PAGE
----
Reducing Bias in Treatment Effect Estimation in Observational Studies Suffering from Missing Data

Hill, Jennifer

Matching based on estimated propensity scores (that is, the estimated conditional probability of being treated) has become an increasingly popular technique for causal inference over the past decade. By balancing observed covariates, propensity score methods reduce the risk of confounding causal processes. Estimation of propensity scores in the complete data case is generally straightforward since it uses standard methods (e.g. logistic regression or discriminant analysis) and relies on diagnostics that are relatively easy to calculate and interpret. Most studies, however, have missing data. This paper illustrates a principled approach to handling missing data when estimating propensity scores makes use of multiple imputation (MI). Placing the problem within the framework of the Rubin Causal Model makes the assumptions explicit by illustrating the interaction between the treatment assignment mechanism and the missing data mechanism. Several approaches for estimating propensity scores with incomplete data using MI are presented. Results demonstrating improved efficacy compared with existing methodology are discussed. These advantages include greater bias reduction and increased facility in model choice.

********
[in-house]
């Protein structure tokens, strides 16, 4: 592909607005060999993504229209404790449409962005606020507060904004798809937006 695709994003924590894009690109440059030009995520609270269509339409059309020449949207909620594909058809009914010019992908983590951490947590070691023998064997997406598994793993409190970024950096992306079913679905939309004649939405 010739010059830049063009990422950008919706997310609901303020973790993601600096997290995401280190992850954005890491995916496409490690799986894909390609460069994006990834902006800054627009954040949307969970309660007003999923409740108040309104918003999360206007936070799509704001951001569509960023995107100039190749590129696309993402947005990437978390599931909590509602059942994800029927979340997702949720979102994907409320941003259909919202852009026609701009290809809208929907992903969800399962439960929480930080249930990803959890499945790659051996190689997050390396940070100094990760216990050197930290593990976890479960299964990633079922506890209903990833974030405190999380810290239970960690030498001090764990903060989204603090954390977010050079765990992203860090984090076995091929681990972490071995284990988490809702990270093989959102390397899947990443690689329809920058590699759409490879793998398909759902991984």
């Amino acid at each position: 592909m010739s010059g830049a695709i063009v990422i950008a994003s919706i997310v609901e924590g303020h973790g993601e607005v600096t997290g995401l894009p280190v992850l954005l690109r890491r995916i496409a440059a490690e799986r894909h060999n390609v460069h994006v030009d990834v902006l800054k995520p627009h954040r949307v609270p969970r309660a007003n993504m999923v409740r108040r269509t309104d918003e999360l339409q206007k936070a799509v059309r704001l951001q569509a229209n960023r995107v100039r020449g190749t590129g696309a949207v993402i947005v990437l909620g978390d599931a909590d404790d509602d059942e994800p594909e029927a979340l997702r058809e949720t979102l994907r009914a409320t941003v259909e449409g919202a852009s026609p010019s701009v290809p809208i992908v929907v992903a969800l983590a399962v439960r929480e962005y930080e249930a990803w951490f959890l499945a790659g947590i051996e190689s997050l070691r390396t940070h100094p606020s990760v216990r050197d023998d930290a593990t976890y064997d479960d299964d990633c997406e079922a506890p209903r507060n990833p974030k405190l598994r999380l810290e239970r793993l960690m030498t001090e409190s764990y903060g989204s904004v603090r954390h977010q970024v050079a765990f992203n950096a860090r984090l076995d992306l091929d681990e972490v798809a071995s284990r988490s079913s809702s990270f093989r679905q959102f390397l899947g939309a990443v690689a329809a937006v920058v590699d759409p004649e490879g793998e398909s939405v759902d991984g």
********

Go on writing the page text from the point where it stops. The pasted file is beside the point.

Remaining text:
More About This Work

Academic Units
Institute for Social and Economic Research and Policy
Institute for Social and Economic Research and Policy, Columbia University
ISERP Working Papers, 04-01
Published Here
August 18, 2010


January 2004.